Punchbowl Crater is a product of the Honolulu Volcano Series. It is a tuff cone that was formed 75,000 – 100,000 years ago from the ejection of hot lava through cracks in the old coral reefs which, at the time, extended to the foot of the Koolau Mountain Range. Like Diamond Head, it is considered monogenic, meaning it was a one-blast wonder and will probably never awaken again. It is called the “The Punchbowl” because of its round shape with the tuff ring resembling the scalloped rim of a punchbowl. The crater walls are composed of volcanic mud or tufa. The rim-to-rim diameter is 2,200 (671 m) feet north-south and 1,800 (549 m) feet east-west. On the slopes are great quantities of cinder-like volcanic ash, locally called “black sand”. The interior of the crater is lined with this ash. The drilling of an artesian well (sometime before 1916) near the flanks revealed 10 feet (3 m) of black sand, 13 feet (4 m) of coral and finally 50 feet (15m) of tufa.
Although there are various translations of the Punchbowl’s Hawaiian name, “Puowaina,” the most common is “Hill of Sacrifice.” The first known use of the crater was as an altar where Hawaiians offered human sacrifices to pagan gods and the killed violators of the many taboos. Later, during the reign of Kamehameha the Great (July 1782 – May 8, 1819), a battery of two cannons was mounted at the rim of the crater to salute distinguished arrivals and signify important occasions. Early in the 1880s, leasehold land on the slopes of the Punchbowl opened for settlement and in the 1930s, the crater was used as a rifle range for the Hawaii National Guard. Toward the end of World War II, tunnels were dug through the rim of the crater for the placement of shore batteries to guard Honolulu Harbor and the south edge of Pearl Harbor. One of the most breathtaking views of the Island of Oahu can be found while standing at the highest point on the crater’s rim.
The Punchbowl today houses the National Memorial Cemetery of the Pacific. In the early 1940’s Congress authorized a small appropriation to establish a national cemetery in Honolulu with two provisions: that the location be acceptable to the War Department, and that the site would be donated rather than purchased. In 1943, the governor of Hawaii offered the Punchbowl for this purpose. The $50,000 appropriation proved insufficient, however, and the project was deferred until World War II ended. By 1947, Congress and veteran organizations placed a great deal of pressure on the military to find a permanent burial site in Hawaii for the remains of thousands of World War II servicemen on the island of Guam awaiting permanent burial. Subsequently, the Army again began planning the 112 acre Punchbowl cemetery. In February 1948, Congress approved funding and construction began. The first interment took place January 4, 1949. Temporary star and cross (denoting faith) upright markers were later replaced by flat granite markers inscribed with the appropriate faiths. Nearly 13,000 World War II dead from the Pacific are buried here. They came from such battle sites as Pearl Harbor, Guadalcanal, China, Burma, Saipan, Guam and Iwo Jima and from the prisoner of war camps in Japan. To my knowledge, it is the only cemetery of its kind, inside the crater of a volcano.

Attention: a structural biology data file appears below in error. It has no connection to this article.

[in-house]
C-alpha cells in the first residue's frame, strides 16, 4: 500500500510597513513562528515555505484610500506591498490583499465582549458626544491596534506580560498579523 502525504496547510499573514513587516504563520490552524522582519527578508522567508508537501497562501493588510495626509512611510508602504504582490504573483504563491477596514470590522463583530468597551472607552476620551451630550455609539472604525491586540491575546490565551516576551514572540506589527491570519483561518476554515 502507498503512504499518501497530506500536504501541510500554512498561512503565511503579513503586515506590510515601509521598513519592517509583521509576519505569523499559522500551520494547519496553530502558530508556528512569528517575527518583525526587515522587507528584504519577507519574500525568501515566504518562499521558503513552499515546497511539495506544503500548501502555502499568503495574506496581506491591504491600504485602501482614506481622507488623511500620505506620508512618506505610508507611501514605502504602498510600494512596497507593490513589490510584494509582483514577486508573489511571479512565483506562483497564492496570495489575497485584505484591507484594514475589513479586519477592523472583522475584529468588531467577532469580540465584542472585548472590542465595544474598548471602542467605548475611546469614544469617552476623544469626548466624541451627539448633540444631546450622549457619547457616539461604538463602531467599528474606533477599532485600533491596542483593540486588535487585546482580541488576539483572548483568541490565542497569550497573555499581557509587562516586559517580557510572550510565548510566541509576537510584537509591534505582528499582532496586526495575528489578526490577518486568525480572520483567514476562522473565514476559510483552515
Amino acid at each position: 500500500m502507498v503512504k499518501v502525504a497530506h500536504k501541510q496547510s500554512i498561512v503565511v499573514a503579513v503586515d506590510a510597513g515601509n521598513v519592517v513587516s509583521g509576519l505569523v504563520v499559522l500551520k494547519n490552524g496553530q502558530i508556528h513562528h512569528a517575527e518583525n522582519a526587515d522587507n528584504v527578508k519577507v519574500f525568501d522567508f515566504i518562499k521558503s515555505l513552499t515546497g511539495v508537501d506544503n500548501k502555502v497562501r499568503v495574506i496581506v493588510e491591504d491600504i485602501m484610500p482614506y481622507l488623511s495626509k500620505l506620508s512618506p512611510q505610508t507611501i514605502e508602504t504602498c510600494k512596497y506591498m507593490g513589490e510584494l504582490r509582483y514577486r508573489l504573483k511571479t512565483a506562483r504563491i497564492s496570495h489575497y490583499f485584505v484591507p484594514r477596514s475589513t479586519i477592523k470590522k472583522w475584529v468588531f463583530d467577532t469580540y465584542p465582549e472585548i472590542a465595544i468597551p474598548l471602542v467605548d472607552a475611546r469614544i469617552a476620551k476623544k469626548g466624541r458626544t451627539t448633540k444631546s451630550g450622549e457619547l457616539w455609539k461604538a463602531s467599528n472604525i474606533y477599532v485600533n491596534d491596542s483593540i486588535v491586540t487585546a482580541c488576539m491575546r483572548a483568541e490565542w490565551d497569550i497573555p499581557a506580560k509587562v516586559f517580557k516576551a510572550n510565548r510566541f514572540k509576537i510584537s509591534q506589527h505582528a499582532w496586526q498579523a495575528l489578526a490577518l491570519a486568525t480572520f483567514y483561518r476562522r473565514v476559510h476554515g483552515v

In 1923 Congress established the American Battle Monuments Commission (ABMC). Its members consist of 11 presidential appointees and 1 officer of the Army to serve as the Secretary. The appointments are indefinite and offer no compensation. Today the ABMC administers, operates and maintains on foreign soil 25 permanent American burial grounds, and 26 separate memorials, monuments and markers, including three memorials in the United States. In 1964, the ABMC erected the Honolulu Memorial at the National Memorial Cemetery of the Pacific “to honor the sacrifices and achievements of American Armed Forces in the Pacific during World War II and in the Korean War”. The memorial was expanded in 1980 to include the Vietnam War. The names of 28,788 military personnel who are missing in action or were lost or buried at sea in the Pacific during these conflicts are listed on marble slabs in ten “Courts of the Missing” which flank the Memorial’s grand stone staircase.